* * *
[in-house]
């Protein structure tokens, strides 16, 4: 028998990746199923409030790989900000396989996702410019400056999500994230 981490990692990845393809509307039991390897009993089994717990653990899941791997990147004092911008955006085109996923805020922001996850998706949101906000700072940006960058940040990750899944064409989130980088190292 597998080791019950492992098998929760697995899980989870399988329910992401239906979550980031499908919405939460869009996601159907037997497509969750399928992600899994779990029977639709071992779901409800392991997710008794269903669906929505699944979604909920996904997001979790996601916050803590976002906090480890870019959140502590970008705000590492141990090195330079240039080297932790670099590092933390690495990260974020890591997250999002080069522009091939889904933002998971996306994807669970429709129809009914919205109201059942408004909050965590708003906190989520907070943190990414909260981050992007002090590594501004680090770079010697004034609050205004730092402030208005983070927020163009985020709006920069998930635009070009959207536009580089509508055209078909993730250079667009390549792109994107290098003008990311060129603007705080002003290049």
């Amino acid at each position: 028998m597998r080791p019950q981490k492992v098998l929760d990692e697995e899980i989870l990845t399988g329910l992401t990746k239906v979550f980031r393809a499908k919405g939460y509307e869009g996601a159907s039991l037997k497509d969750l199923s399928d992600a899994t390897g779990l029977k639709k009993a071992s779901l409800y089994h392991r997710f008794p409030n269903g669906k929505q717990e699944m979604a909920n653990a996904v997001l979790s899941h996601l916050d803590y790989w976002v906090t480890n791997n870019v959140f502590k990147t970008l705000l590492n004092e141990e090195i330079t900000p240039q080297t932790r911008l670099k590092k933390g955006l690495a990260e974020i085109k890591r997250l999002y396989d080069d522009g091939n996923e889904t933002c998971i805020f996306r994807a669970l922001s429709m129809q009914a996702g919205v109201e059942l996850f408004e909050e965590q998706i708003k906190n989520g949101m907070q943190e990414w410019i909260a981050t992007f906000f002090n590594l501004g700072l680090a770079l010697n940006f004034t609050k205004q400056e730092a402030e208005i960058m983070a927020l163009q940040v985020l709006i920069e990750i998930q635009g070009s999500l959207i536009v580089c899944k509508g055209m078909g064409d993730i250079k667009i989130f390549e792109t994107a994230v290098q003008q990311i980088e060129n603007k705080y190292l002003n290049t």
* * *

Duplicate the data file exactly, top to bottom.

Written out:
[in-house]
């Protein structure tokens, strides 16, 4: 028998990746199923409030790989900000396989996702410019400056999500994230 981490990692990845393809509307039991390897009993089994717990653990899941791997990147004092911008955006085109996923805020922001996850998706949101906000700072940006960058940040990750899944064409989130980088190292 597998080791019950492992098998929760697995899980989870399988329910992401239906979550980031499908919405939460869009996601159907037997497509969750399928992600899994779990029977639709071992779901409800392991997710008794269903669906929505699944979604909920996904997001979790996601916050803590976002906090480890870019959140502590970008705000590492141990090195330079240039080297932790670099590092933390690495990260974020890591997250999002080069522009091939889904933002998971996306994807669970429709129809009914919205109201059942408004909050965590708003906190989520907070943190990414909260981050992007002090590594501004680090770079010697004034609050205004730092402030208005983070927020163009985020709006920069998930635009070009959207536009580089509508055209078909993730250079667009390549792109994107290098003008990311060129603007705080002003290049």
């Amino acid at each position: 028998m597998r080791p019950q981490k492992v098998l929760d990692e697995e899980i989870l990845t399988g329910l992401t990746k239906v979550f980031r393809a499908k919405g939460y509307e869009g996601a159907s039991l037997k497509d969750l199923s399928d992600a899994t390897g779990l029977k639709k009993a071992s779901l409800y089994h392991r997710f008794p409030n269903g669906k929505q717990e699944m979604a909920n653990a996904v997001l979790s899941h996601l916050d803590y790989w976002v906090t480890n791997n870019v959140f502590k990147t970008l705000l590492n004092e141990e090195i330079t900000p240039q080297t932790r911008l670099k590092k933390g955006l690495a990260e974020i085109k890591r997250l999002y396989d080069d522009g091939n996923e889904t933002c998971i805020f996306r994807a669970l922001s429709m129809q009914a996702g919205v109201e059942l996850f408004e909050e965590q998706i708003k906190n989520g949101m907070q943190e990414w410019i909260a981050t992007f906000f002090n590594l501004g700072l680090a770079l010697n940006f004034t609050k205004q400056e730092a402030e208005i960058m983070a927020l163009q940040v985020l709006i920069e990750i998930q635009g070009s999500l959207i536009v580089c899944k509508g055209m078909g064409d993730i250079k667009i989130f390549e792109t994107a994230v290098q003008q990311i980088e060129n603007k705080y190292l002003n290049t």